If you have a need for a server OS that is robust, reliable, and as flexible as any other server available, then Ubuntu 8.10 should be in serious consideration. There is only one drawback to this server - no GUI. Oh sure you could install a GUI (you'd be doing it from the command line of course), but that would defeat the purpose of having a headless server that is going to suffer from serious loneliness as it sits alone doing its job.
Naturally if you have such a server, you have to have the ability to configure that server. One of the configurations you most likely will need to undertake is the configuring of network settings for a static IP address on your headless, GUI-less server. Fortunately, when using Ubuntu Server 8.10 - that is a piece of cake.
In reality there are two files that must be configured and one file that can be configured. The "must files" are /etc/network/interfaces and /etc/resolv.conf. The "can file" is /etc/hosts. We will deal with the former two files in this article. The latter file (a file that deals with local IP to name mapping) has already been covered in my article "Ease Linux Networking with /etc/hosts" here on gHacks.
So let's first take a look at the most important file, /etc/network/interfaces. Open that file up in your favorite editor (mine being nano).? What you will most likely see is this:
# This file describes the network interfaces available on your system
# and how to activate them. For more information, see interfaces(5).
# The loopback network interface
iface lo inet loopback
# The primary network interface
iface eth0 inet dhcp
The last line is what you need to edit (and add to.) To configure eth0 (your network device) for a static IP address that last line should resemble:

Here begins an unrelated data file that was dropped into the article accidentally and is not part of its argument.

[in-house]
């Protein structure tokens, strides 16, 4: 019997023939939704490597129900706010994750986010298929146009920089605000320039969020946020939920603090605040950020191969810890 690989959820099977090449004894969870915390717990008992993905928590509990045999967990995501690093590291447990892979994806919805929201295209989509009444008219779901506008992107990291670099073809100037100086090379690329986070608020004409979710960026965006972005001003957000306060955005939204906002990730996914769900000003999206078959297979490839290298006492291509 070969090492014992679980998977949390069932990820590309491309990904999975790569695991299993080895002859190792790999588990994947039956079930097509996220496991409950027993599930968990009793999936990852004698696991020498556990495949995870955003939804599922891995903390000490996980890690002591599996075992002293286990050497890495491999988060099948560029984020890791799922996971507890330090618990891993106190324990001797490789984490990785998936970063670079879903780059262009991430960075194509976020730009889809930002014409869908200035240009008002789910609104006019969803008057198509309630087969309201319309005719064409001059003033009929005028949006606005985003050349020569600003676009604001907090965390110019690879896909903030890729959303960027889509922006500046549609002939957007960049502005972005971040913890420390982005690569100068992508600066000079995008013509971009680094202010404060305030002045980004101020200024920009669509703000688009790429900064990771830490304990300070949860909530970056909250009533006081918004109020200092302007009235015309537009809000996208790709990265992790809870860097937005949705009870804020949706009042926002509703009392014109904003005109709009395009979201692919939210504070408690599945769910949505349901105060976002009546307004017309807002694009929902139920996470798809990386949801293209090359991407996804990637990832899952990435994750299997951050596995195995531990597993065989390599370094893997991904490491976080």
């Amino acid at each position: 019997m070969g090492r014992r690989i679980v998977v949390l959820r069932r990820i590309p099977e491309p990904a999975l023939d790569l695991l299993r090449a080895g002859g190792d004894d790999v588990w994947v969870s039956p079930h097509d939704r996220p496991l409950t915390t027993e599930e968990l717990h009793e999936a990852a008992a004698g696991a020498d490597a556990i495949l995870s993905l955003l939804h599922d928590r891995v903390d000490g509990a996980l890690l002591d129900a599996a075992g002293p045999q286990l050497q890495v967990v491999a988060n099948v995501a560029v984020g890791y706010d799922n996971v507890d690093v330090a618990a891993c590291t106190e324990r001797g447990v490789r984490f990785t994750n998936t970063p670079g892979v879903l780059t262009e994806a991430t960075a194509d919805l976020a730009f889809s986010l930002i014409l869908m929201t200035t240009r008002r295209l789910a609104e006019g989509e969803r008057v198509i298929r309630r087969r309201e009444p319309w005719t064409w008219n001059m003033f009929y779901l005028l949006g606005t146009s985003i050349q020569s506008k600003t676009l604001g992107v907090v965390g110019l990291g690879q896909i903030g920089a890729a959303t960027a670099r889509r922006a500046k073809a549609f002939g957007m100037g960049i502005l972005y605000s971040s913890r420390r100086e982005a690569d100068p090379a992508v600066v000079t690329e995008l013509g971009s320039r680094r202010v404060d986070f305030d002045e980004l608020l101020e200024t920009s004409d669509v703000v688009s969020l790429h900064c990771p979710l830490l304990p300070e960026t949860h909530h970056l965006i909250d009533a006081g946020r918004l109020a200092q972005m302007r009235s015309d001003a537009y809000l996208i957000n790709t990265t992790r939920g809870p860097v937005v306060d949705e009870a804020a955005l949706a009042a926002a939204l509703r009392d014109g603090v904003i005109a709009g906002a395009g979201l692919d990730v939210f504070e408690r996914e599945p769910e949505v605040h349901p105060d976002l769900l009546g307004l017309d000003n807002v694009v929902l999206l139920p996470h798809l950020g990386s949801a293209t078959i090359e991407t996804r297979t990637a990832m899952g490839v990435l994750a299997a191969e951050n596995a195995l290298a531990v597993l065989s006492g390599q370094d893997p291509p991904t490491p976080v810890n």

iface eth0 inet static
Naturally you will need to change the last three lines to reflect your own networking setup.
Once that file has been edited you can restart your network connection with the command:
sudo /etc/init.d/networking restart
Your Ubuntu Server 8.10 should now be up and running with a static IP address.
There is one last file you will need to take care of. That file is /etc/resolv.conf. This file is in charge of holding your DNS server addresses. Open this file up in your editor. What you need are two lines:
The above example reflects using the OpenDNS servers. Your network will obviously have its own requirements for DNS addresses. Once you have edited that file save it and you're done (no need to restart networking for the change in DNS addresses to take effect.)
That's it. How simple is it to configure your Ubuntu Server with a static IP address - even when said server is a headless, GUI-less server. Of course there is much more you can do than simple Static IP address configuration, but this just highlights how easy a Linux server can actually be to administer.
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